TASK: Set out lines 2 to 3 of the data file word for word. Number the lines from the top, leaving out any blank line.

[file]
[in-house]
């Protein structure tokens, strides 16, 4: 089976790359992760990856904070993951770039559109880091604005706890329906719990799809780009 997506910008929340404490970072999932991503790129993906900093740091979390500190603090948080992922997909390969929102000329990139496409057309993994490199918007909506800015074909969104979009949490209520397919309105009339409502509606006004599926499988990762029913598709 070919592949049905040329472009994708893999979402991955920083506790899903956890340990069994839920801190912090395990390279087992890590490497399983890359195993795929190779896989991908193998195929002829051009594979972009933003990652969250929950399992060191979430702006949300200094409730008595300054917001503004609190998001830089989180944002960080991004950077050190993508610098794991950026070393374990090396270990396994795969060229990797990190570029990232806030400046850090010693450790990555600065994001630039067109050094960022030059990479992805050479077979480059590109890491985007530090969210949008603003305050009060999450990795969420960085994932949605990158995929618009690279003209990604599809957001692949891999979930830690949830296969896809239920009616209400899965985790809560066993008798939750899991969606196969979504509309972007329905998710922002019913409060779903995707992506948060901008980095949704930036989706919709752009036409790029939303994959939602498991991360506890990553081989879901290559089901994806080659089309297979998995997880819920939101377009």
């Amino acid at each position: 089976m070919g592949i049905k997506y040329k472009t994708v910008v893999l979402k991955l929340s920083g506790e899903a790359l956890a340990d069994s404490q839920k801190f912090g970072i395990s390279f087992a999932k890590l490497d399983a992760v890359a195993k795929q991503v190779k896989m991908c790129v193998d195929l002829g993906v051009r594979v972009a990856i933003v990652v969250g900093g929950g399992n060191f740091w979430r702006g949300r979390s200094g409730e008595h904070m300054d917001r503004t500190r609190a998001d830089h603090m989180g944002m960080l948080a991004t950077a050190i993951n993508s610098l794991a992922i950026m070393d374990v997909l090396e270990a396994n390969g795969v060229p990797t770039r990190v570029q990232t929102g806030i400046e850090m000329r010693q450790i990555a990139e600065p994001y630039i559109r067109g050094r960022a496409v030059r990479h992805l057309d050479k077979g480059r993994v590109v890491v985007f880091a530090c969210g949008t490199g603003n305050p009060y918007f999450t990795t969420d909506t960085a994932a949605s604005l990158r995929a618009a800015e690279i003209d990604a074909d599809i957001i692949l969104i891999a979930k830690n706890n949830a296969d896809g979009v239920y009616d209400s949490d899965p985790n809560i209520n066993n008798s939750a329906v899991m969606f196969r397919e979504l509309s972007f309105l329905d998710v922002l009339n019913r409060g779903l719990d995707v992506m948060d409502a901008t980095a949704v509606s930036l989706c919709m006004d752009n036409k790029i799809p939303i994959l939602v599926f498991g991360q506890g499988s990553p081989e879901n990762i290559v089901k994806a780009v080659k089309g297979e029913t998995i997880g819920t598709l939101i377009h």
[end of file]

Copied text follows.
């Protein structure tokens, strides 16, 4: 089976790359992760990856904070993951770039559109880091604005706890329906719990799809780009 997506910008929340404490970072999932991503790129993906900093740091979390500190603090948080992922997909390969929102000329990139496409057309993994490199918007909506800015074909969104979009949490209520397919309105009339409502509606006004599926499988990762029913598709 070919592949049905040329472009994708893999979402991955920083506790899903956890340990069994839920801190912090395990390279087992890590490497399983890359195993795929190779896989991908193998195929002829051009594979972009933003990652969250929950399992060191979430702006949300200094409730008595300054917001503004609190998001830089989180944002960080991004950077050190993508610098794991950026070393374990090396270990396994795969060229990797990190570029990232806030400046850090010693450790990555600065994001630039067109050094960022030059990479992805050479077979480059590109890491985007530090969210949008603003305050009060999450990795969420960085994932949605990158995929618009690279003209990604599809957001692949891999979930830690949830296969896809239920009616209400899965985790809560066993008798939750899991969606196969979504509309972007329905998710922002019913409060779903995707992506948060901008980095949704930036989706919709752009036409790029939303994959939602498991991360506890990553081989879901290559089901994806080659089309297979998995997880819920939101377009």
């Amino acid at each position: 089976m070919g592949i049905k997506y040329k472009t994708v910008v893999l979402k991955l929340s920083g506790e899903a790359l956890a340990d069994s404490q839920k801190f912090g970072i395990s390279f087992a999932k890590l490497d399983a992760v890359a195993k795929q991503v190779k896989m991908c790129v193998d195929l002829g993906v051009r594979v972009a990856i933003v990652v969250g900093g929950g399992n060191f740091w979430r702006g949300r979390s200094g409730e008595h904070m300054d917001r503004t500190r609190a998001d830089h603090m989180g944002m960080l948080a991004t950077a050190i993951n993508s610098l794991a992922i950026m070393d374990v997909l090396e270990a396994n390969g795969v060229p990797t770039r990190v570029q990232t929102g806030i400046e850090m000329r010693q450790i990555a990139e600065p994001y630039i559109r067109g050094r960022a496409v030059r990479h992805l057309d050479k077979g480059r993994v590109v890491v985007f880091a530090c969210g949008t490199g603003n305050p009060y918007f999450t990795t969420d909506t960085a994932a949605s604005l990158r995929a618009a800015e690279i003209d990604a074909d599809i957001i692949l969104i891999a979930k830690n706890n949830a296969d896809g979009v239920y009616d209400s949490d899965p985790n809560i209520n066993n008798s939750a329906v899991m969606f196969r397919e979504l509309s972007f309105l329905d998710v922002l009339n019913r409060g779903l719990d995707v992506m948060d409502a901008t980095a949704v509606s930036l989706c919709m006004d752009n036409k790029i799809p939303i994959l939602v599926f498991g991360q506890g499988s990553p081989e879901n990762i290559v089901k994806a780009v080659k089309g297979e029913t998995i997880g819920t598709l939101i377009h």